With most applique embroidery designs, the applique part of the design has 3 outline stitches to it: a placement stitch, a tackdown stitch and an outline stitch. The applique fabric is placed on the fabric in the embroidery hoop, then the placement stitch (a straight stitch) is stitched on top of the applique fabric. The applique fabric is trimmed close to the stitching, a tackdown stitch (an open zigzag stitch) is stitched and then the final outline satin stitch encloses the raw fabric edges, completing the applique design. See Applique Embroidery Designs for detailed instructions.

It is hard to know where the placement stitch will be sewn when the fabric is just laid in the hoop. You need a placement line before the applique fabric is laid down to see where the design will be stitched. Stitch the placement stitch twice and you will have a placement line for perfect fabric placement and a placement line to trim away the extra applique fabric.

Prepare the applique fabric by fusing wonderunder to the wrong side, making sure there is enough fabric around the the fabric motif which will be centered in the applique heart.



Hoop the fabric or spray it on the stabilizer with 505 spray adhesive. Select the design and stitch the first stitch - the placement stitch. This will stitch an outline of the applique design on the fabric.



Lay the applique fabric on top of the outline, centering the motif in the center of the shape.



Restitch the placement stitch. To do this you will need to go back a color by touching the back arrow on your machine. You could also go back a stitch at a time until you reach the starting point of the first placement stitch.

After restitching the placement stitch, be sure the motif on the fabric is in the correct place with the placement stitch. If it is not centered or where you want it, just rip the placement stitches out, reposition the fabric and restitch the placement stitch.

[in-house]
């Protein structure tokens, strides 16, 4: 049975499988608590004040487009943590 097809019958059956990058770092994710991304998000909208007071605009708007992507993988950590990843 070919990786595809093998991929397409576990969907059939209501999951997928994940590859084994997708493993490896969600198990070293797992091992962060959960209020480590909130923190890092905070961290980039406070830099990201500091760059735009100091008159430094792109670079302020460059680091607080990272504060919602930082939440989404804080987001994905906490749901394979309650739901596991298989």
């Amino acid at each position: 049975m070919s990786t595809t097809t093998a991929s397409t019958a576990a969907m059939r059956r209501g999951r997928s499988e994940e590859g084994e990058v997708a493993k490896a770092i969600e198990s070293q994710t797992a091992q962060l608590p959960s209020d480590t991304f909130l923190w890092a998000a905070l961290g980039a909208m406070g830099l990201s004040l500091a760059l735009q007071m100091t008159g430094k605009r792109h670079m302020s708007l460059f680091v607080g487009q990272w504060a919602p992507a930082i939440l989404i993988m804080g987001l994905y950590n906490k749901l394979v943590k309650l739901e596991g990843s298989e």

Trim the excess fabric around the applique shape and continue with the tackdown and outline stitch as you normally would do. The motif is in the center of the applique, exactly where it should be! Perfect placement with no guessing or ripping (hopefully!) involved!



Download my FREE applique heart and try out this technique for yourself!

Serena Smith is an avid embroidery and quilting enthusiast living in Kansas. Creating new projects and sharing them with others through local classes and online lessons is one of her greatest joys. Visit her website, Embroidery Treasures, for fun projects, helpful tips, inspiration, notions, fabrics and embroidery supplies!

You may freely reprint this article on your website or in your newsletter provided the entire article, author's name, bio information and URL remain intact. Thank you! ©2007 Serena Smith Embroidery Treasures

Copyright ©2007 - All Rights Reserved - Written By Serena Smith. Serena is the owner of Embroidery Treasures http://www.embtreasures.com/

Sunday, October 28, 2007

Wrinkle Free Quilt Backing by Serena Smith Of Embroidery Treasures

Starting with a smooth and sturdy quilt backing is the first step to achieve a quilt with the back free from tucks and puckers. What fabric is the best? Should it be prewashed? How can the backing gain more body after it has been washed? Read on to discover some tips for preparing your quilt backing!

What is the best fabric to use for quilt backing? Before choosing the fabric, consider what kind of quilting you will be doing on the quilt. Will it be machine or hand quilted? Will the stitching be dense and close together or will it be spread out? Will you be creating feathers, circles, squiggles or just stitching in the ditch?

Most of the time your fabric needs to be 100% cotton to match the remainder of your quilt. Avoid cotton/poly blends; they are much harder to quilt through by machine and especially by hand. If you are hand quilting, do not use a dense cotton fabric with a thread count of 200 or more. The threads are woven tighter together, which makes it much harder to work the needle in and out of the fabric. You will also want to avoid polished or specially treated cottons; the finished coating on the fabric makes more work for the needle as it is stitching.

To quilt by machine, any 100% cotton fabric is a good choice, even flannel. If you can find a coordinating fabric that is available in a 90" -120" width, this is the easiest. However, when using 45" wide fabric, you will just need to pieces the panels together to create a backing large enough for your quilt. To avoid extra bulk in the seams, be sure to trim off the selvage and trim the seams to 1/4". The selvage is treated so it will not ravel and is hard to quilt, plus you do not want the holes in the selvage on a lighter fabric to show through on the backing.